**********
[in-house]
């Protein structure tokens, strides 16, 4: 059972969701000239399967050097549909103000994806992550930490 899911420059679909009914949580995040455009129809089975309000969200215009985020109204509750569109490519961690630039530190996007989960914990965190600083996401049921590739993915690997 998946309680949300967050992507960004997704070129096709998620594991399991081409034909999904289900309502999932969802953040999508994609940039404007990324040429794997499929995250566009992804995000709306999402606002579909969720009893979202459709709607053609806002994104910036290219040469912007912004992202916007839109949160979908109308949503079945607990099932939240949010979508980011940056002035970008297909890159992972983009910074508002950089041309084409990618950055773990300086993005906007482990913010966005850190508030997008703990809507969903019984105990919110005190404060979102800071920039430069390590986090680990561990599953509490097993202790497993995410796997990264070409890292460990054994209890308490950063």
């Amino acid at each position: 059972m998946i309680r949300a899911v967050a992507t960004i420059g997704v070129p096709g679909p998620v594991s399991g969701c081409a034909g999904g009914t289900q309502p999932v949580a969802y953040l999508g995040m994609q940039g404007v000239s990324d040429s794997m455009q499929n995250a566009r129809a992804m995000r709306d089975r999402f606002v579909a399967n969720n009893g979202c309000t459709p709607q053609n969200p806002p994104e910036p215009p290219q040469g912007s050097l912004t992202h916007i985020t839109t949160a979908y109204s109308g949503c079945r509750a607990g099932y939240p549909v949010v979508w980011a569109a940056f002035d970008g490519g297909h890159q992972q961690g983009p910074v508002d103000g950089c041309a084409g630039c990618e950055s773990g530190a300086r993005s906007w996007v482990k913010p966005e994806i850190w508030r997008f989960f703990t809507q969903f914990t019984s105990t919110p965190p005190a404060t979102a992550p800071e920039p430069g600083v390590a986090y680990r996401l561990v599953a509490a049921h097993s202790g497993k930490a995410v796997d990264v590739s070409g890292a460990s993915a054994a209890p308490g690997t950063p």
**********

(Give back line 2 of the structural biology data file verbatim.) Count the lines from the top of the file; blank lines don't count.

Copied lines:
């Protein structure tokens, strides 16, 4: 059972969701000239399967050097549909103000994806992550930490 899911420059679909009914949580995040455009129809089975309000969200215009985020109204509750569109490519961690630039530190996007989960914990965190600083996401049921590739993915690997 998946309680949300967050992507960004997704070129096709998620594991399991081409034909999904289900309502999932969802953040999508994609940039404007990324040429794997499929995250566009992804995000709306999402606002579909969720009893979202459709709607053609806002994104910036290219040469912007912004992202916007839109949160979908109308949503079945607990099932939240949010979508980011940056002035970008297909890159992972983009910074508002950089041309084409990618950055773990300086993005906007482990913010966005850190508030997008703990809507969903019984105990919110005190404060979102800071920039430069390590986090680990561990599953509490097993202790497993995410796997990264070409890292460990054994209890308490950063």